There was a point late in Super Bowl 50 when the idea of a kicker being named Most Valuable Player started to surface on Twitter.

Denver Broncos linebacker Von Miller doused that notion in the fourth quarter when he forced his second fumble to all but cement MVP honors and assure that teammmate and second-year kicker Brandon McManus would not be heading to Disney World.

"The magnitude of the moment was nerve-wracking," observed Temple University head football coach Matt Rhule, who recruited McManus out of high school. "It was very surreal. This is probably the kid I've known the longest. ... We were saying, if he keeps doing what he's doing, he could be the MVP."

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McManus, 24, provided the only points put up by Denver's offense through the first three quarters of Sunday's 24-10 victory oer the Carolina Panthers, nailing all three of his field goal chances -- from 34, 30 and 33 yards -- and his only extra point attempt.

Brandon McManus was 10-10 on FG this postseason. The most FG without a miss in a single postseason in NFL history (credit @ESPNStatsInfo).

— KC Joyner (@KCJoynerTFS) February 8, 2016

It capped a sensational playoff run for McManus, who set a postseason record by converting the most field goals without a miss (10-for-10) in league history. Not bad for a kicker who had been waived by the Broncos three-quarters through his rookie season in 2014.

"It was very cool to see the journey. It hasn't always been easy for him," Rhule said via phone on Wednesday. "Not just for Brandon, but it's his mom and dad. It's nice to see them have that experience, a once-in-a-lifetime opportunity. To be such a part of that is very gratifying."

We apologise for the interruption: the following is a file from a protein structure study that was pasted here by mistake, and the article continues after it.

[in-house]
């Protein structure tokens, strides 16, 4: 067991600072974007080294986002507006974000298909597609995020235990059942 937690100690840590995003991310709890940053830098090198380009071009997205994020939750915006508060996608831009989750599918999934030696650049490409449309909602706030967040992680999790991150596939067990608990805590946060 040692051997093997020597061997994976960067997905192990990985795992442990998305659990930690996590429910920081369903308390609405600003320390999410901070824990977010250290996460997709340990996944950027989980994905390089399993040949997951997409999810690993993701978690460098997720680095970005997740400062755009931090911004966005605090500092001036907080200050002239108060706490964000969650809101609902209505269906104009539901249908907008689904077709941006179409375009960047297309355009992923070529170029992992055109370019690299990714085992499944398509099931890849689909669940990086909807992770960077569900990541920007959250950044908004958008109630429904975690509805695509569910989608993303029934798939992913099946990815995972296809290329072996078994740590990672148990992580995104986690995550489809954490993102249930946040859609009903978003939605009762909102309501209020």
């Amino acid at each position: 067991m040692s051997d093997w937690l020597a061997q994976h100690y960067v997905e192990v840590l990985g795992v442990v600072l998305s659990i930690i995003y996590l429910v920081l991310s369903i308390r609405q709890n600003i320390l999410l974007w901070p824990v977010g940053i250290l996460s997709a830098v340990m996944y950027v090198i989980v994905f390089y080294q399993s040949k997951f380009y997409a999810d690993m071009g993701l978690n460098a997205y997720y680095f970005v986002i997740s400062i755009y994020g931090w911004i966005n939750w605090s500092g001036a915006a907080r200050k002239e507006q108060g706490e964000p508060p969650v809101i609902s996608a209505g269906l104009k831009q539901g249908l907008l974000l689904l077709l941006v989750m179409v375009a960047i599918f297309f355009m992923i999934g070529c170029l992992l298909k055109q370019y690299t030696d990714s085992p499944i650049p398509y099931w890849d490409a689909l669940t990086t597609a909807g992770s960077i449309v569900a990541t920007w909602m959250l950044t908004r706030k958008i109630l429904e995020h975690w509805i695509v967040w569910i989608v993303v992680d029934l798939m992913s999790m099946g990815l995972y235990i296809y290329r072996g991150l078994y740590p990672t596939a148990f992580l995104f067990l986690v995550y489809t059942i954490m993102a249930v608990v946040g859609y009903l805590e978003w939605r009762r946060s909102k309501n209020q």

New Hardware pic.twitter.com/NZyeRnohYI

— Brandon McManus (@thekidmcmanus) February 9, 2016

McManus' brief NFL career has had its bumpy moments. An undrafted free agent who was waived by the Indianapolis Colts in 2013, he was traded from the New York Giants to Denver on the eve of the 2014 season. Just as McManus appeared to have a solid foothold on the starting job, he missed three kicks in a five-game span and was replaced by Connor Barth.

Still, Rhule maintained an unwavering confidence in McManus, mindful of how his former kicker coped with any struggles at the collegiate level.

"You always knew if he missed a kick he'd immediately bounce back," Rhule said. "At the end of the day, that's what (the NFL) is all about. It's who handles adversity and who bounces back the best."

Rhule just completed his third season as head coach at Temple, guiding the Owls to a 10-4 mark that included an American Athletic Conferece East Division title and the school's first victory over Penn State.

An assistant at Temple for six seasons, Rhule forged a strong bond with the McManus family, even attending CYO basketball games with them. Rhule spoke with pride over how McManus sent an autographed football to his 11-year-old son, who kept the souvenir front and center while watching the Super Bowl.

"I recruited him the whole way through. Obviously, he had a great leg, but he's very athletic, mentally strong and resilient," said Rhule, mentioning how McManus typically won team awards for his offseason work regiment. "I think a lot of that is why he's been so successful. He always wants to be the best at everything."